NEW HAVEN, Conn. (WTNH) — Dr. Gail D’Onofrio and other health care providers are part of the front line when gun violence erupts in the New Haven area.
“If there is gun violence, we are the first people who see it,” said D’Onofrio, Chief of Emergency Services at Yale-New Haven Hospital.
When a shooting does happen, there is no guarantee that the victim will make it.
“It is using a device that there is no turning back on. We can only do what we can when we get the victim and it’s often too late,” said D’Onofrio.
Damage to the human body is often too much. It’s a grisly reality, and an American epidemic.
“It’s everyday. It’s not just these mass casualties. Every single day hundreds of people are involved in gun violence and often young children,” said D’Onofrio.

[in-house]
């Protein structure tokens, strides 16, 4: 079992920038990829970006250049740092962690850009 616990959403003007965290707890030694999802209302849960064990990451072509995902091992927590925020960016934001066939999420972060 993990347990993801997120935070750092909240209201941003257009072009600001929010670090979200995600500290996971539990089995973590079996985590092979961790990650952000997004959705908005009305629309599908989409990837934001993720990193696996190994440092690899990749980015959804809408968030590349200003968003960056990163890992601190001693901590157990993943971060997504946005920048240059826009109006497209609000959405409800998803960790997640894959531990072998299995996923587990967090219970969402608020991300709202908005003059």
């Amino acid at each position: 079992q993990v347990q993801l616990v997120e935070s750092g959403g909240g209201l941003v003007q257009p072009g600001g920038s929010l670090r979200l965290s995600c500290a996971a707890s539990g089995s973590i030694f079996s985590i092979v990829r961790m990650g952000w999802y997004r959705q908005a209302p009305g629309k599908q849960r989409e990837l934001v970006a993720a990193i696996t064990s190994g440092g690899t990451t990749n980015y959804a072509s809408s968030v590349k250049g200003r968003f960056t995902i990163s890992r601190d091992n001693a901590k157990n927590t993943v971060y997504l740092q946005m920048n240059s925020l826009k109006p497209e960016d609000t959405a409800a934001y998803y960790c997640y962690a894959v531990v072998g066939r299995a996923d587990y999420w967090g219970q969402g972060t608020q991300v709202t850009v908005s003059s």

They watch the carnage unfold across the country in places like Orlando.
“Most of us don’t sleep through that event either, we are news junkies. We are talking to colleagues, we are living it,” said D’Onofro.
They also understand what health care providers and first responders face.
Yale-New Haven hospital received some of the first calls during the Sandy Hook shootings.
“Then we got the word that there were no survivors and that was even more traumatic because there wasn’t anything we could do. We were just standing by to received injured and nobody came,” said D’Onofrio.
For D’Onofrio, who has to repair damage done by others, she is vigilant in her push for prevention and gun safety.
“I don’t think you will find any emergency physician or trauma surgeon that’s not on the front lines trying to advocate for gun safety,” said D’Onofrio.